SAM AND DAVE DIG A HOLE. Text copyright © 2014 by Mac Barnett. Illustrations copyright © 2014 by Jon Klassen.Reproduced by permission of the publisher, Candlewick Press, Somerville, MA.

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The Queen of Colors

Queen of Colors by Jutta Bauer (NorthSouth, 2014; originally published in Germany, 1998, as Die Königen der Farben.)

I love the work NorthSouth is doing, and this book in particular has stuck with me for a while. Queen of Colors So it’s a funny little book, but it’s also literally little, and there’s a lot of mayhem happening in such a small package. I think that’s smart. Queen of Colors Color’s been on the brain a lot this week because I’m in the thick of teaching an Intro to Photoshop and Graphic Design class to kids. This has been a fun one to show them, because the colors in this book take on such a clear identity. Queen of Colors Blue is soft and gentle. I love how the Queen is giving it a hug and kiss. Queen of Colors Queen of Colors Queen of Colors Red barrels in and nearly knocks her over. It’s wild and dangerous. Queen of Colors And then there’s Yellow. Warm and bright and sunshiny on her toes.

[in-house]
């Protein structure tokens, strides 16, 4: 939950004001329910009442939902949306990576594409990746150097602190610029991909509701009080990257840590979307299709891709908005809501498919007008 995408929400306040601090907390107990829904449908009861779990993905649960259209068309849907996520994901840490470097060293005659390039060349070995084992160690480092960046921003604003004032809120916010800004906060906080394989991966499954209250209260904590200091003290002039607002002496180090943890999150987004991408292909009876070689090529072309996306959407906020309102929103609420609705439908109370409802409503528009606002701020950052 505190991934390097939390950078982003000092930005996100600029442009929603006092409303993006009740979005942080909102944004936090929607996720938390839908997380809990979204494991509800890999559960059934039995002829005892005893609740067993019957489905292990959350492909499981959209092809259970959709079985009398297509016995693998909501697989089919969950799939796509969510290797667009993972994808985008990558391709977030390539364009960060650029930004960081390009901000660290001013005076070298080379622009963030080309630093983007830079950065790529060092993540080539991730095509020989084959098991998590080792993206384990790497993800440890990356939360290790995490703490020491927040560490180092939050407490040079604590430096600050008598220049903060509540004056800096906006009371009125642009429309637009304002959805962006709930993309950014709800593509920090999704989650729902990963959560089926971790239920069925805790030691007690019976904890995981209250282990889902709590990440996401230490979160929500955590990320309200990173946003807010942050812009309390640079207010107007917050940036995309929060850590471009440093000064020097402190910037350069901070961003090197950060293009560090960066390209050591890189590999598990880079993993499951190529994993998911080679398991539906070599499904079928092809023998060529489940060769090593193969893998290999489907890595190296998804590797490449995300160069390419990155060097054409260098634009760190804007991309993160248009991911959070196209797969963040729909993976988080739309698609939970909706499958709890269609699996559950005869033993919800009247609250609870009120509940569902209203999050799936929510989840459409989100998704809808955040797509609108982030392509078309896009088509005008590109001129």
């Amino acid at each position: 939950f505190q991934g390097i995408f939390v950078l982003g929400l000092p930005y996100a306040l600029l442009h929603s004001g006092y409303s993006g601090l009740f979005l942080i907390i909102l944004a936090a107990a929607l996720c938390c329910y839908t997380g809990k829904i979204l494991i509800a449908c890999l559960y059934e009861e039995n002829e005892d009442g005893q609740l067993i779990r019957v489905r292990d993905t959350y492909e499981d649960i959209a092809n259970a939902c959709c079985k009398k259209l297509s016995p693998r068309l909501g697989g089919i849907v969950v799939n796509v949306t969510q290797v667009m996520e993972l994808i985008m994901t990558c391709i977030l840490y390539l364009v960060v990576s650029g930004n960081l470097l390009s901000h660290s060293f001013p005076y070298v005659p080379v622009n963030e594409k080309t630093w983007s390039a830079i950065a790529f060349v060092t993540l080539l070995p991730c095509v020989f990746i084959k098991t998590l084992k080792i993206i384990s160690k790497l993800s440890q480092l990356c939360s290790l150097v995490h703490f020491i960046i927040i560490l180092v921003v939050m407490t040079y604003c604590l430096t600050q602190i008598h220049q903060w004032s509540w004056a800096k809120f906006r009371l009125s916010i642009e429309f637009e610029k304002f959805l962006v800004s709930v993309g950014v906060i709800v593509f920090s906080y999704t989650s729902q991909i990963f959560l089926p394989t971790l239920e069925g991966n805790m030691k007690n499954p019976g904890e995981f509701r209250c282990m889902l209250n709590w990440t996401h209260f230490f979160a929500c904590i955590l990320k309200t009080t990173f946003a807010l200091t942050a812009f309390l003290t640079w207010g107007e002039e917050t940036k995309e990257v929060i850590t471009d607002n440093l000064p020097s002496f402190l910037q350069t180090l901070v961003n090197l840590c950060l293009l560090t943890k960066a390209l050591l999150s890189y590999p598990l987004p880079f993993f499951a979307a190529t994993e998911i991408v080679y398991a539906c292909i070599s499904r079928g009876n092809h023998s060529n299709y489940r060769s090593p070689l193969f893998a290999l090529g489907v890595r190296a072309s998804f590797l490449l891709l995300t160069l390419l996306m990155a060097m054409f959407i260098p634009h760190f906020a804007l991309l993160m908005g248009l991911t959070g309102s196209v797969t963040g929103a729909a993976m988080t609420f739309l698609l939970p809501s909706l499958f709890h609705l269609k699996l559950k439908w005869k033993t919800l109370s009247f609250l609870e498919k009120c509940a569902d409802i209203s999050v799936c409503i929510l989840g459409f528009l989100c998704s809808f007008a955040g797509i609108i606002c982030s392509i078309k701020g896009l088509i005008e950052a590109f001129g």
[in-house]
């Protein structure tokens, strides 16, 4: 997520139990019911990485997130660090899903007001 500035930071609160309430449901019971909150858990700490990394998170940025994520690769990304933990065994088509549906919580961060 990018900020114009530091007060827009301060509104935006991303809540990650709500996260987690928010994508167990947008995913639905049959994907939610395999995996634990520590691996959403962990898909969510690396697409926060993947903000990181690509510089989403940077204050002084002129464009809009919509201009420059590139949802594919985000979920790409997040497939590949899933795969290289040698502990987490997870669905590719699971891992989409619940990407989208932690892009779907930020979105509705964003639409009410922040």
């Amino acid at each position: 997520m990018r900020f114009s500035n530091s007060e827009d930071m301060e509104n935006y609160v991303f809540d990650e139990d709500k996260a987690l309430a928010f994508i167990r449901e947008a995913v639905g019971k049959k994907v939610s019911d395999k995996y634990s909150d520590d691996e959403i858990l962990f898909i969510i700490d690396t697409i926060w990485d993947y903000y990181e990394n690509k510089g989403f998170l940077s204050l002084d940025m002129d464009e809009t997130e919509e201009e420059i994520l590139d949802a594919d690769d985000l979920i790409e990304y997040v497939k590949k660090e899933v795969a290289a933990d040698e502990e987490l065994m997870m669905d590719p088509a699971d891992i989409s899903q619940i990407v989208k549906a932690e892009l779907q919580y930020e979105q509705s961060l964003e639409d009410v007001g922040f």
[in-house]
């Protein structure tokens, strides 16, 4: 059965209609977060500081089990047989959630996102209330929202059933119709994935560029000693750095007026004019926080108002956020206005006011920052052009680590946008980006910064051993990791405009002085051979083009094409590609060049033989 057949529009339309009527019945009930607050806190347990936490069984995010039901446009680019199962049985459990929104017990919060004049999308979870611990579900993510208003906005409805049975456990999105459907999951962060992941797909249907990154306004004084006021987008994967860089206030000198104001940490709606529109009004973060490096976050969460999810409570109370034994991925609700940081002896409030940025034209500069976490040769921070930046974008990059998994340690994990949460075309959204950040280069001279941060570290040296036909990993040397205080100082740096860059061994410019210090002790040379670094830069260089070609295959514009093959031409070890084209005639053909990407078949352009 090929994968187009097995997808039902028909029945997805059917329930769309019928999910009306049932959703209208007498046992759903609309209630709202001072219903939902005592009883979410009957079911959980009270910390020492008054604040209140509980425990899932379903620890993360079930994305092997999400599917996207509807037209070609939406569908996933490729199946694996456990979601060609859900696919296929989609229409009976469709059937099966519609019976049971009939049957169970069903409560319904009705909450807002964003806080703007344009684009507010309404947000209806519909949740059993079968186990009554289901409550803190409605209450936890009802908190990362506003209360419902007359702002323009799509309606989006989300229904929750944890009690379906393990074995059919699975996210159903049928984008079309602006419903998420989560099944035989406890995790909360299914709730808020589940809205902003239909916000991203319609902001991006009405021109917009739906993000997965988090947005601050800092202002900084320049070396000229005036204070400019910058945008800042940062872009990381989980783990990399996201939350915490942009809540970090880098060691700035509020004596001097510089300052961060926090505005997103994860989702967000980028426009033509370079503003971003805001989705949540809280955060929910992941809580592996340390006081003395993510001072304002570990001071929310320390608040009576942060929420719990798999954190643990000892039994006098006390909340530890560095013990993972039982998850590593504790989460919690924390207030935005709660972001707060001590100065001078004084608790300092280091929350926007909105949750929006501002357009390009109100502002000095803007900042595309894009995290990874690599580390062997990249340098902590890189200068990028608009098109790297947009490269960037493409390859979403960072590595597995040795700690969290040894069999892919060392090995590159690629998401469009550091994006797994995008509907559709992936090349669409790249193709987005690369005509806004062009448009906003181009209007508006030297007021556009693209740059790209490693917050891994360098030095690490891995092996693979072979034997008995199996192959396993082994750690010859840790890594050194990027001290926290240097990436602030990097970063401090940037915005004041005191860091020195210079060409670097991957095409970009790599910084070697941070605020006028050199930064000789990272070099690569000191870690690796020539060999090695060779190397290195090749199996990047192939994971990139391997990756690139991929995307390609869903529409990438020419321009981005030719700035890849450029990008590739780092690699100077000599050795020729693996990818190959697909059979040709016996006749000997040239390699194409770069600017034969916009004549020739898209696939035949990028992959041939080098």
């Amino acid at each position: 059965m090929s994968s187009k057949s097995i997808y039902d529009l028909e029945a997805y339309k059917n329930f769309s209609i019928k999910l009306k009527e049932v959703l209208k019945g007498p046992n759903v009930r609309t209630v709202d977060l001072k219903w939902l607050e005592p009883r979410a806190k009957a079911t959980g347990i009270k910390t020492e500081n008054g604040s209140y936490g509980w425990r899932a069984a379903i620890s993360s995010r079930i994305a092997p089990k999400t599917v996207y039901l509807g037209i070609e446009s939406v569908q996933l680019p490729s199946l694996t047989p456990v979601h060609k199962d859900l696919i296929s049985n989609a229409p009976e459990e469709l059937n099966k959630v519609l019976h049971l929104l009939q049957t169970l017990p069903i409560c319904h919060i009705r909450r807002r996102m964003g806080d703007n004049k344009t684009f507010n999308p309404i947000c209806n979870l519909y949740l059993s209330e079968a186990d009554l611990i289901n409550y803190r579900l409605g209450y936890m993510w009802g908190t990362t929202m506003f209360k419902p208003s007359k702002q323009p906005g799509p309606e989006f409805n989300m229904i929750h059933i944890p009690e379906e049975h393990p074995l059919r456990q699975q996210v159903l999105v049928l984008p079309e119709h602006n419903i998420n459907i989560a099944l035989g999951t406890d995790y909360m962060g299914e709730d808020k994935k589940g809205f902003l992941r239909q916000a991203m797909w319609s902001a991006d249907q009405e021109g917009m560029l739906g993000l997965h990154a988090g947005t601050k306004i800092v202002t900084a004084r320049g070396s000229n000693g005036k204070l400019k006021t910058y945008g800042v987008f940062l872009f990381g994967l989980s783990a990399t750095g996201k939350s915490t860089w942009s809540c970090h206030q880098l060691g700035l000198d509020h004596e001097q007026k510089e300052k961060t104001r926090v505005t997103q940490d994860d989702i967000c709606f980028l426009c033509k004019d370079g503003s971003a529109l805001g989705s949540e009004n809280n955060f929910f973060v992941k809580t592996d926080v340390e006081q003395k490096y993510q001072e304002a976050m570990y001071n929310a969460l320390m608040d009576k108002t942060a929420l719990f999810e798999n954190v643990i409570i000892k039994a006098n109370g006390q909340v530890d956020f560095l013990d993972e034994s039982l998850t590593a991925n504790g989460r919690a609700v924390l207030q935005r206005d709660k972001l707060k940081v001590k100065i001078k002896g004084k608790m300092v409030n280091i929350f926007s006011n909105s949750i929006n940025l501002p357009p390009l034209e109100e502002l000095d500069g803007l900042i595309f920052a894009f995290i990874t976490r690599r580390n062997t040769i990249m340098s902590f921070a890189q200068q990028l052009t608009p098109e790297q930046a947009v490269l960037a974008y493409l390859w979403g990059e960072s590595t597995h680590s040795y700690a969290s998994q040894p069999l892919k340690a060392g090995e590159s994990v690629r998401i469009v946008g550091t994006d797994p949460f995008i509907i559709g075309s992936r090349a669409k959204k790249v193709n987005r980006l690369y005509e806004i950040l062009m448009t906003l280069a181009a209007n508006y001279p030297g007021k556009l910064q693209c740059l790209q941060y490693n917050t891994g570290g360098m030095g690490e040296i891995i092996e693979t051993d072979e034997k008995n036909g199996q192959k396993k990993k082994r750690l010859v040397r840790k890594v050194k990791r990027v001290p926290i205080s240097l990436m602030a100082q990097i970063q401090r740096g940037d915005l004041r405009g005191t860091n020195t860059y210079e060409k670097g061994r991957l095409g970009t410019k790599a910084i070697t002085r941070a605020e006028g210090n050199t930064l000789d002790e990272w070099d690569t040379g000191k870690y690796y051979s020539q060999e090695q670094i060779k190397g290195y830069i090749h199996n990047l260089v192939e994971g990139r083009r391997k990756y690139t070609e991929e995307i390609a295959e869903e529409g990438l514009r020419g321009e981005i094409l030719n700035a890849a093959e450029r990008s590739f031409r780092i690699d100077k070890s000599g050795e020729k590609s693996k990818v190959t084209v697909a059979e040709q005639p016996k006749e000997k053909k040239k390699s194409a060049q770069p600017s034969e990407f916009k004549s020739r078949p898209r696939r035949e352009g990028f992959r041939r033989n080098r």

These colors have purpose, but when Matilda can’t control them, the whole mess turns Gray. Queen of Colors Queen of Colors  It’s the same in art. Too many colors competing leaves you a whole lot of buzz and confusion. It doesn’t work.ThisDoesntWork(image source.)

This Gray sticks around for a while. It doesn’t work.  Queen of Colors Queen of Colors But it does make the Queen of Colors sad. Not gentle, not wild, not warm. Not colorful. 

So she cries. You’ll have to see for yourself what her tears do to the gray. Here’s a hint: it’s scribbles and stars and swirls. It’s a happy ending.

Color has a story, and it’s a story that matters.

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P.S.—Does Queen Matilda remind you a little bit of Queen Ursula from the Little Mermaid? I think it’s part her bossiness, and part her curves. I’m awful at remembering lines from films, but this is one that has stayed with me a long, long time. I think it’s thanks to the bubbles that shimmy out of her hind parts!

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Martin Pebble

Martin Pebble by Jean-Jacques Sempé Martin Pebble (Phaidon, 2006; first published in French, 1969)

by Jean-Jacques Sempé

I love this book.

I love the type on the cover.

I love the yellow.

I love the shape and the size and the story.

I love Martin Pebble.

He’s loveable.